Board Members of Private Clubs Should Evaluate the True Profitability of Outside Functions
There are an increasing number of Private Clubs undertaking significant facility upgrades. For many of these Clubs there is a hesitancy to assess the membership for the cost. Rather, the Clubs take on debt without a clear way of paying for it and, for some, incorrectly assume that new facilities will generate F&B profits from increased membership, membership usage and outside functions.
For many Private Clubs, food and beverage operations consume a lot of discussion in the Board room. These discussions often focus on profitability, despite the fact that the typical Private Country Club loses money in food and beverage. According to a report by the Club Managers Association of America, a private club loses an average of over 9% of F&B revenues. As a critical member amenity (and not a profit center), Private Clubs focus on quality, superior service, expanded hours and multiple venues. Because of this, F&B operations in a Private Club generally do not scale with increased volume from upgrading facilities because of increased service requirements, high food costs, and increased maintenance. For that reason, we like to say that for Private Clubs, the “Better the satisfaction in F&B, the more you lose”.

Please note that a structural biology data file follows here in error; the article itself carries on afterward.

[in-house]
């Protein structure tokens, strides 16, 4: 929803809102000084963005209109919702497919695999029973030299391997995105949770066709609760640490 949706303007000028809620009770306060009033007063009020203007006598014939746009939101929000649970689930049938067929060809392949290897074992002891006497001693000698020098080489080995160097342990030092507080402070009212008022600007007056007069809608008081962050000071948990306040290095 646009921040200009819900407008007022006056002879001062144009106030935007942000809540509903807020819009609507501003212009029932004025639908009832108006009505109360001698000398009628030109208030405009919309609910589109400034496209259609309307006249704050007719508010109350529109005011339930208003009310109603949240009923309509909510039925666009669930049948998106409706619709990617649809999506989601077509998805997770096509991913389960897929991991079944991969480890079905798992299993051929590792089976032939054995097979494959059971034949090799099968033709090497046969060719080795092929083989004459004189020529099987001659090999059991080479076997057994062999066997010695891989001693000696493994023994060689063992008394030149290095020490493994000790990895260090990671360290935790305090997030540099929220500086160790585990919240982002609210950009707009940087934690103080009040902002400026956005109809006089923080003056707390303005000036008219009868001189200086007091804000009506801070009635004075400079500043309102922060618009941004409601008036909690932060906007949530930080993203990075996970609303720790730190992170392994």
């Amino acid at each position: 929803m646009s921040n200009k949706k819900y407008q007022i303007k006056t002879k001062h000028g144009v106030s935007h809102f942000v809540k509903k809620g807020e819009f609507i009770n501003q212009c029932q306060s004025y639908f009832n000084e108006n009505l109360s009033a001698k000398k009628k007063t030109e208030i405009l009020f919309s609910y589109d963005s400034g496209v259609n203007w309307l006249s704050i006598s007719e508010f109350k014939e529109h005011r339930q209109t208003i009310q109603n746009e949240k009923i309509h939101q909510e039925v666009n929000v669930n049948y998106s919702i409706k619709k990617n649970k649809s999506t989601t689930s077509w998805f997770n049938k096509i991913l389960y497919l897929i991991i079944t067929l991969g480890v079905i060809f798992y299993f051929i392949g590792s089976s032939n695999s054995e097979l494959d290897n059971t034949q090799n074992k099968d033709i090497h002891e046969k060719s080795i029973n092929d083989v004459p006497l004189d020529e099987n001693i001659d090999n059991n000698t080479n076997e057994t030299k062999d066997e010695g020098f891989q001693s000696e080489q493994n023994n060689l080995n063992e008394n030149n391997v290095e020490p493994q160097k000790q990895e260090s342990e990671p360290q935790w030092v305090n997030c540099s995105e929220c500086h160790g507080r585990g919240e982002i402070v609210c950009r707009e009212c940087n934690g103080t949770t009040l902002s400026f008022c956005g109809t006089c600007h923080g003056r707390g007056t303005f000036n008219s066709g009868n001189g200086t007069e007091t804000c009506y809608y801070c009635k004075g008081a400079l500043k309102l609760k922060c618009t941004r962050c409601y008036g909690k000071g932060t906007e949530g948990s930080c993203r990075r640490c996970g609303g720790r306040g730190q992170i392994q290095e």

In the same vein that a Private Club should not expect upgrading its facilities to necessarily result in increased F&B profitability, a Private Club should not expect increasing outside functions to increase profitability and/or subsidize the cost of an upgrade. Reasons include:
- Different front of the house staffing requirements, especially if member dining is open at the same time
- Event pricing competes with venues that specialize in functions and employ very different business models
- A Private Club’s cost of food is typically higher than other venues
- Increased kitchen staff, especially with multiple menus
- Increased wear and tear on the facility, resulting in increased maintenance costs
- A focus on outside functions may require additional administrative/marketing resources
- Non-Profit Private Clubs are subject to unrelated business income taxes
There are also other non-financial costs that a Private Club Board should consider:
- Diverts attention of Club management from member services
- Members may be put off by non-member encroachment on the facility or their Private Club becoming “less exclusive”
- Too much unrelated business income can jeopardize a non-profit Private Club’s tax status
- Overt marketing of outside functions may also jeopardize a non-profit Private Club’s tax status
While there are certainly Private Clubs whose outside functions are profitable and help subsidize member F&B costs, outside function profitability is generally insufficient to justify significant investment in purpose-built facilities to support outside functions. Before undertaking a push to increase outside functions, we recommend that Private Club Boards understand all the ramifications, financial and otherwise.
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